Introduced as villains in Dragon Ball Z and now full-fledged heroes in Dragon Ball Super, Androids 17 and 18 have left an indelible mark on the long-running series. Dragon Ball's fanbase has long since suspended their disbelief for the franchise, so when an evil scientist created two killer androids that looked like teenagers and were more powerful than Super Saiyans, no one batted an eye. However, in accepting the vague explanation of how Androids 17 and 18 came to be, many people may not realize that the androids aren’t actually androids at all.
The formal definition of an android is a robot that has been made to look and act like a human being. However, Dragon Ball Z has established that 17 and 18 are not robots, confirming that they were born as ordinary humans named Lapis and Lazuli. It was only after they were kidnapped and experimented on by Dr. Gero that they became known as Androids 17 and 18. It's hard to think of them as anything but Androids 17 and 18 now, but in the end, their classification is factually incorrect.
A living organism that has been enhanced with robotic or mechanical parts is termed a cyborg. This definition falls much more in line with what Dr. Gero did to Lapis and Lazuli, and somewhere out in the vast multiverse, there must be a version of this series where they have always been known as Cyborgs 17 and 18. Starting out as humans, whatever Dr. Gero did to them has become so ingrained into their bodies that Shenron himself cannot undo it. This would also explain why Android 17 was resurrected by the dragon balls when Android 16 was not -- because 16 is actually an android.
In fact, Androids 17 and 18 appear to be the only of Dr. Gero's creations who are not androids. Non-canon Android 13 and his trucker hat aside, Androids 16 and 19 fit the definition of an android. When 16 and 19 were blown to smithereens by Cell and Vegeta respectively, they spewed machinery everywhere, confirming that they are indeed robots. Fortunately for 17 and 18, they have never been blown apart to find out what their insides look like, but that they are still mostly human is proven by the fact that by Dragon Ball Super, both have produced children.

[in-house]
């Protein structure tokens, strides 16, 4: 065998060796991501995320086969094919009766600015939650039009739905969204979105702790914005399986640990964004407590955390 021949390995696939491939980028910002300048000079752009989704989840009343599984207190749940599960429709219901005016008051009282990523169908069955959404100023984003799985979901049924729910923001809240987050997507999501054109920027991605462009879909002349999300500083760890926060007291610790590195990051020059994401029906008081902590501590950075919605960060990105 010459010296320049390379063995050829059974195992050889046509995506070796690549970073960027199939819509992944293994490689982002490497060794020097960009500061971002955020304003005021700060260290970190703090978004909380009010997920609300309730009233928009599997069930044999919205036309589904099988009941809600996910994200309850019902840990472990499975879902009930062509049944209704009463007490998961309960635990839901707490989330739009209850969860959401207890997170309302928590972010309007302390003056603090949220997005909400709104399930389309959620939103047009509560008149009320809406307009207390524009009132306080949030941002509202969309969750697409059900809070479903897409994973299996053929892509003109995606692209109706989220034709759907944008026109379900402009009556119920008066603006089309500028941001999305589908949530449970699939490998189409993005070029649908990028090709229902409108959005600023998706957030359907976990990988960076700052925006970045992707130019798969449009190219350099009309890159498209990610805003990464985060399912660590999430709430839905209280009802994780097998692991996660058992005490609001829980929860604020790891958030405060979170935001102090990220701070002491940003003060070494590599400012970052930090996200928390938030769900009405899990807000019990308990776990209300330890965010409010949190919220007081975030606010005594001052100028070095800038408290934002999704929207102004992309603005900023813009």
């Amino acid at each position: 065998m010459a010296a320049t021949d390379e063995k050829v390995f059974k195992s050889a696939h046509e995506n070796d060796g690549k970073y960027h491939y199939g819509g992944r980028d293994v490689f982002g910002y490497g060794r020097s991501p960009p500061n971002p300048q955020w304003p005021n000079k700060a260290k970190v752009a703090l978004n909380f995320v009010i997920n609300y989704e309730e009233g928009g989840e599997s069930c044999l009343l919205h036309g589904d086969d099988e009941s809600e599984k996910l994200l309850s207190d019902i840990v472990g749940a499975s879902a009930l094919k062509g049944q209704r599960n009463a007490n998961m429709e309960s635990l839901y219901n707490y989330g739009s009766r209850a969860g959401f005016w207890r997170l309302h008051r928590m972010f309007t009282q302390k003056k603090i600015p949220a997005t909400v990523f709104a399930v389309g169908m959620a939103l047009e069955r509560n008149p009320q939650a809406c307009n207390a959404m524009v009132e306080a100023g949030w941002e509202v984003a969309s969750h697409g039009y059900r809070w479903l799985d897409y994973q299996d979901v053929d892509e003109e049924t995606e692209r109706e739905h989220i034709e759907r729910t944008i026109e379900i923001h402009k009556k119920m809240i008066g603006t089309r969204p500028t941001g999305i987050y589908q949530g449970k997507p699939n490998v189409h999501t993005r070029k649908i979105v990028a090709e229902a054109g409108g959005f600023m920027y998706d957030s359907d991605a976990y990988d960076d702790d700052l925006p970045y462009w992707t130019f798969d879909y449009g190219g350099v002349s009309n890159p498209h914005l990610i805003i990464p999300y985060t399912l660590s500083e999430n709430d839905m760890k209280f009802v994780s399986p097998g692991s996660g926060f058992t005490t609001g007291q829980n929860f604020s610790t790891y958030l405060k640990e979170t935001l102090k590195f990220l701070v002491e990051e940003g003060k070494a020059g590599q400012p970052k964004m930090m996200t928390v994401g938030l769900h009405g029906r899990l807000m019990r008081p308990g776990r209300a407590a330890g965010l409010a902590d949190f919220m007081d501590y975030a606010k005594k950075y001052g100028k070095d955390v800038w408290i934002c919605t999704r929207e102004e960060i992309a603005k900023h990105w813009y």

It's hard to imagine that Dr. Gero could be brilliant enough to create androids and cyborgs, but not brilliant enough to know that there's a difference. For an evil genius, Dr. Gero is a pretty simple guy. He creates something, names it Android insert-number-here and moves on. Perhaps he just didn't want the headache of keeping records and drafting schematics for various androids and cyborgs with possibly overlapping numerical designations. However, considering that he kidnapped Lapis and Lazuli, tortured them, turned them into cyborgs and was then surprised when they turned on him, maybe he's not that smart after all.
At the end of the day, there probably isn't an in-world explanation for the misclassification of Androids 17 and 18. Akira Toriyama, the franchise's creator, must have thought android sounded cooler, or perhaps he didn't know there was a difference either. Nitpicking aside, it makes no difference to the series that 17 and 18 are termed incorrectly. Still, as was said best by Imperfect Cell in Team Four Star's famous parody Dragon Ball Z Abridged, if you call 17 and 18 androids, "good for you, but you're wrong."